Diving deeper into the benefits of cold water swimming

Man jumping into cold water

It has already been credited with improving psychological wellbeing, now scientists are suggesting it may offer protection from the mental deterioration of dementia.  Is it a wonder drug?  A new psychoanalytical therapy? Nope, just a simple dip in the pool - albeit a very cold one.  

As we have already explored in the (med)24 journal, cold-water swimming is attracting a growing body of devotees.  The number of people who enjoy ‘chilly-dipping’ whether in lidos, rivers, ponds or the sea is growing rapidly in the UK, partly due to the growing attention the pastime is receiving, partly due to the increased difficulty during the pandemic of accessing indoor pools and gyms.  

Ask anyone who regularly takes the plunge about the health benefits and the answer is overwhelmingly positive.  It keeps you fit, lifts the mood and helps ward off coughs and colds.  This anecdotal evidence is supported - albeit to a limited extent - by a 2018 study which showed how cold water swimming could have a highly positive impact on mental health and people suffering from major depressive disorders.

Now the scientists have gone further still.  A report from Cambridge University has linked cold-water swimming with the prevention of degenerative brain diseases such as dementia.  The study, presented in an online video, found immersion in cold water was linked to the production of a protein in the brain, called RBM3. This protein, now called the ‘coldshock protein’ is not new to science. It is known that RBM3 prevents synapses, and therefore the brain, from degenerating.  However, the protein is found far more prevalently in mammals whose body temperature falls dramatically in winter during hibernation, than in humans who spend the cold months in centrally heated houses. It is thought the protein is key in helping the brains of hibernating mammals to repair themselves after their long winter sleep.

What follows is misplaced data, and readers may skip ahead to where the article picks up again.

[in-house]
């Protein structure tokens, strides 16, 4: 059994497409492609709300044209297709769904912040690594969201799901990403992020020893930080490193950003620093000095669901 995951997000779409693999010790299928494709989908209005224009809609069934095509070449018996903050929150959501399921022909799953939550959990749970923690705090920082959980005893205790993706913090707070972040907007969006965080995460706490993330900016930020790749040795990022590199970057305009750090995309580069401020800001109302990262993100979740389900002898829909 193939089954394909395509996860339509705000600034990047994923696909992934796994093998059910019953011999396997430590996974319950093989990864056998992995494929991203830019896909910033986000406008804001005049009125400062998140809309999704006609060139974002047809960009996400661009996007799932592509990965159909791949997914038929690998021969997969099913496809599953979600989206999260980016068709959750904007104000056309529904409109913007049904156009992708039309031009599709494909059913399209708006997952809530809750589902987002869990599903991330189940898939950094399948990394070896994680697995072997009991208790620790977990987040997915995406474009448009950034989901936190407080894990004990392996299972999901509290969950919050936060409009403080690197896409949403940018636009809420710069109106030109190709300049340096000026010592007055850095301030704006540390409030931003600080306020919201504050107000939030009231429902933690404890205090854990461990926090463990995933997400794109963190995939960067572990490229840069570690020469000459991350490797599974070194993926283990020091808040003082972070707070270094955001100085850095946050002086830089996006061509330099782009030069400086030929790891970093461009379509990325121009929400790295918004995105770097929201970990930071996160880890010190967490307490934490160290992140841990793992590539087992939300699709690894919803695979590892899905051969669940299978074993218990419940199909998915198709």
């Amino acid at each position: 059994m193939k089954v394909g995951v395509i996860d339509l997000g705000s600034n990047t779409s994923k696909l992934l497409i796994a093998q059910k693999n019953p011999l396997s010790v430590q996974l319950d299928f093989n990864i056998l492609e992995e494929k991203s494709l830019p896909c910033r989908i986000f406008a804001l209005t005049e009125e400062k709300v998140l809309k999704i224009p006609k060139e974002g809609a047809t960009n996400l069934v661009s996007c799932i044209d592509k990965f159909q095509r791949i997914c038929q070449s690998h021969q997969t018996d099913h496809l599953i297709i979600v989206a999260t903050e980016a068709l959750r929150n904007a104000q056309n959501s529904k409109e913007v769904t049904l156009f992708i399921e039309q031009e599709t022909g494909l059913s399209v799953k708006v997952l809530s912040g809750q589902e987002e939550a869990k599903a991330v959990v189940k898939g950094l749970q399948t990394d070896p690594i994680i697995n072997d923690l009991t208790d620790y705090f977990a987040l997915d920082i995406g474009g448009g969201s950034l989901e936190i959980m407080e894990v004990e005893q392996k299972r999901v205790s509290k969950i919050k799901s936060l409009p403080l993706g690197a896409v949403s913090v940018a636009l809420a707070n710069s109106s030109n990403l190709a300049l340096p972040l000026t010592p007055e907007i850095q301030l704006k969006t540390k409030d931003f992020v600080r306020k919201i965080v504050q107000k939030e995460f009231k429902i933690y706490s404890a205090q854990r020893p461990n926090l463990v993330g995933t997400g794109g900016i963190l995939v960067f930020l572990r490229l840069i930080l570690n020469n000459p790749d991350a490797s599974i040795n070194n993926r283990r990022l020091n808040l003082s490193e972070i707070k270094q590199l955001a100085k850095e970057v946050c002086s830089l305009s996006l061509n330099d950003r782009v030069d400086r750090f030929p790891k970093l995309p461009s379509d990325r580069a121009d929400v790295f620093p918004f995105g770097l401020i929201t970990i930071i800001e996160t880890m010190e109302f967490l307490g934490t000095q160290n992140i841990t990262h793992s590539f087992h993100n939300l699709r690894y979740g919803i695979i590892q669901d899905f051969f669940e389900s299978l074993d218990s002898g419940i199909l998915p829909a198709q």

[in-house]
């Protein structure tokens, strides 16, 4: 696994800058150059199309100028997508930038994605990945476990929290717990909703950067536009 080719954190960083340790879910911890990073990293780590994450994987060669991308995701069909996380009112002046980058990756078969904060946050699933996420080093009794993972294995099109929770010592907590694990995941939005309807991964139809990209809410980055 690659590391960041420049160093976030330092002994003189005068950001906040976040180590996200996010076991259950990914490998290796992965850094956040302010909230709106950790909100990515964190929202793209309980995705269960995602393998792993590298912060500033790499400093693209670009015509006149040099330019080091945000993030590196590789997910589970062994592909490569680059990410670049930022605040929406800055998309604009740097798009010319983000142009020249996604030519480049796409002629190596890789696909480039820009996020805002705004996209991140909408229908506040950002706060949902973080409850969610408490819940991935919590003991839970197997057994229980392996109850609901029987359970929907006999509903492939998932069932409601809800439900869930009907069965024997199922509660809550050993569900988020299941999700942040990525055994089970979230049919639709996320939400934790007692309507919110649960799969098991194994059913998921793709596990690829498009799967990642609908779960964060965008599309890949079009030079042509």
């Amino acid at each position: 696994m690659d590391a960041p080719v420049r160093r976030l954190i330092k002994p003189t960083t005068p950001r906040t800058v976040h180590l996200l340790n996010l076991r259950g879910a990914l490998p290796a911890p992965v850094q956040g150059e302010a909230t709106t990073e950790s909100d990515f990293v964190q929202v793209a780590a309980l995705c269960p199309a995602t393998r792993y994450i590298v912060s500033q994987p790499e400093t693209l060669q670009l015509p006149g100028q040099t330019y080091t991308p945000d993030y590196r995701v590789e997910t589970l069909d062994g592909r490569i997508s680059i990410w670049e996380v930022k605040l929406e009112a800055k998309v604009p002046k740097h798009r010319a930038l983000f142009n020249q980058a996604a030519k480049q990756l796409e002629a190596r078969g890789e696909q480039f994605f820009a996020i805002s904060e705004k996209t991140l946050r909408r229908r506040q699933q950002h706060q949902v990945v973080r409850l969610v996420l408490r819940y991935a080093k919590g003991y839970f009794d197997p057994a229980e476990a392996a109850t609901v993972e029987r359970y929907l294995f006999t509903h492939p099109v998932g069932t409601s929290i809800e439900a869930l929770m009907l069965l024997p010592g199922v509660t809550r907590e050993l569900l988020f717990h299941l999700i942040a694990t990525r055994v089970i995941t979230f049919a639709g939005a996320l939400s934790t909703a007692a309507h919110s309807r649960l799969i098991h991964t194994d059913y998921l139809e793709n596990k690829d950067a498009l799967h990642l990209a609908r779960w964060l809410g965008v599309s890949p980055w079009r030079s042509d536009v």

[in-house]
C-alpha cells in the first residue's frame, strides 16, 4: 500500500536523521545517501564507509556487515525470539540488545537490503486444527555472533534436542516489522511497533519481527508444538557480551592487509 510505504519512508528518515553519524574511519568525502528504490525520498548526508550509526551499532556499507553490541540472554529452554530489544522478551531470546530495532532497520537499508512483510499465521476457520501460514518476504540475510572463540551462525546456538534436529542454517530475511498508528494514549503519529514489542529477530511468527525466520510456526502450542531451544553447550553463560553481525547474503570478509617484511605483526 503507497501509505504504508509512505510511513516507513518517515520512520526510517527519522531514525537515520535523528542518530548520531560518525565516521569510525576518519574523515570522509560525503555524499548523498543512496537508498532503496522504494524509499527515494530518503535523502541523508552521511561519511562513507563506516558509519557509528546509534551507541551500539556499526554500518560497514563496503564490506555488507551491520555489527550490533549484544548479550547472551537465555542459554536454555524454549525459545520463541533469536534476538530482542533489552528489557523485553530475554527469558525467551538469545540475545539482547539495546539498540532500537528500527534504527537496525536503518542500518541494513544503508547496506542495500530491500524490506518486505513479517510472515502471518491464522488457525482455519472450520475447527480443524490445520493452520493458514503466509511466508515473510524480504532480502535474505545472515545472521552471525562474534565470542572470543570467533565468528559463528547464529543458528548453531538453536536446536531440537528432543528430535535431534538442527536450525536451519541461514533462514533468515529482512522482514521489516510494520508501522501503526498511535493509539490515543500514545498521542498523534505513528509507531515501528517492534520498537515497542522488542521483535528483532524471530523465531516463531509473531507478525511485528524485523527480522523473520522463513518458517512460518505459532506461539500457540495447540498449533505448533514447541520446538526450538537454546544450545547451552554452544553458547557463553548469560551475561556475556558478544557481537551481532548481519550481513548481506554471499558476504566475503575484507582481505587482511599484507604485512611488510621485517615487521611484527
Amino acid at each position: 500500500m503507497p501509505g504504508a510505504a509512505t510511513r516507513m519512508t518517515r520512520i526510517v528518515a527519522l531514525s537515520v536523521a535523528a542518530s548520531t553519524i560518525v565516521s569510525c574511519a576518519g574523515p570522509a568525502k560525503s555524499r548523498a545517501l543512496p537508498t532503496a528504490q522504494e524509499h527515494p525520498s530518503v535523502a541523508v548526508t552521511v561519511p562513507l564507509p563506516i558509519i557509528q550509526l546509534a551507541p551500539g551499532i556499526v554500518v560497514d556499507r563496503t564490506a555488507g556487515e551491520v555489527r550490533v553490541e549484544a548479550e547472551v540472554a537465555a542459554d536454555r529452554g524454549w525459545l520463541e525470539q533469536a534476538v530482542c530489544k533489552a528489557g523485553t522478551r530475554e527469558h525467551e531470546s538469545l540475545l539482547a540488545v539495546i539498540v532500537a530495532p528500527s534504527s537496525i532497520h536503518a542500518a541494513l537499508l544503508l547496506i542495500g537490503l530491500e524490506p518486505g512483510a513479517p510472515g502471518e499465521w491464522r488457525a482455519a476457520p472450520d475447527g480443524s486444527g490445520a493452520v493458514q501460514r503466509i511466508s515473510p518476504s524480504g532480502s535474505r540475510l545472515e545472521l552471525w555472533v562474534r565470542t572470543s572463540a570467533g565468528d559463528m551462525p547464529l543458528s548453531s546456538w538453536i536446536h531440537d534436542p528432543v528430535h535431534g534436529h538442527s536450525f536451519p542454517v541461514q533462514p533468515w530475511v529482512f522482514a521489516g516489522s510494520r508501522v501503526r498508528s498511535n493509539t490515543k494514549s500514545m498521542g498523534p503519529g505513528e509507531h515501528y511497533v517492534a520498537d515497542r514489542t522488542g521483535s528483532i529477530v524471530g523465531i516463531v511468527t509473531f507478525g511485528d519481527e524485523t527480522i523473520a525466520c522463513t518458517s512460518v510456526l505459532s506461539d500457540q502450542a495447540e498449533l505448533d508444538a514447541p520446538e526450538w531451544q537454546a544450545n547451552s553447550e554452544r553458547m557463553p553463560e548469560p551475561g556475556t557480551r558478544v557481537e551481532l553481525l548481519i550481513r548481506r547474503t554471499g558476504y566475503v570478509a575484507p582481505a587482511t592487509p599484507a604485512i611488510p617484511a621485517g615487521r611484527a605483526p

The Cambridge study wanted to explore this phenomenon further. So, they took a group of swimmers who regularly used the lido at London’s Parliament Hill and compared them with another group of people who exercised at the same spot doing Tai Chi but not getting into the pool.  The study found that the swimmers had discernibly higher levels of RMB3 in their bloodstream than those doing the Tai Chi.  

The findings do not mean that anyone concerned about dementia must immediately jump in the nearest stretch of cold water.  The researchers, led by Prof Giovanna Mallucci, of the UK Dementia Research Institute's Centre at the University of Cambridge, hope their findings will lead to the discovery of new drug treatments that may have the same effects as cold water swimming.  This will no doubt come as something of a relief to those who prefer to spend cold days lapping up hot chocolate instead of lapping a cold pool.  

For some a drug may also be safer way of increasing RMB3 levels. Swimmers who had elevated levels of the cold-shock protein had got decidedly chilly during their dips, their core body temperatures dropping to hypothermic levels of around 34°C following immersion.  It perhaps goes without saying that this can be dangerous, particularly for those new to the activity.

But if the research is right about RMB3, its effects could be profound.  The number of people suffering from dementia in the UK is thought to be 850,000 and rising.  According to the Alzheimer’s Society something like 1 in every 14 people over the age of 65 is affected by the condition.  There is clearly a huge demand for a treatment that works.

As ever with medical research, progress is likely to be slow and uncertain. What is more certain though is the satisfaction that the nation’s outdoor swimmers will take from the news of the potential health benefits.  They would no doubt say they already knew.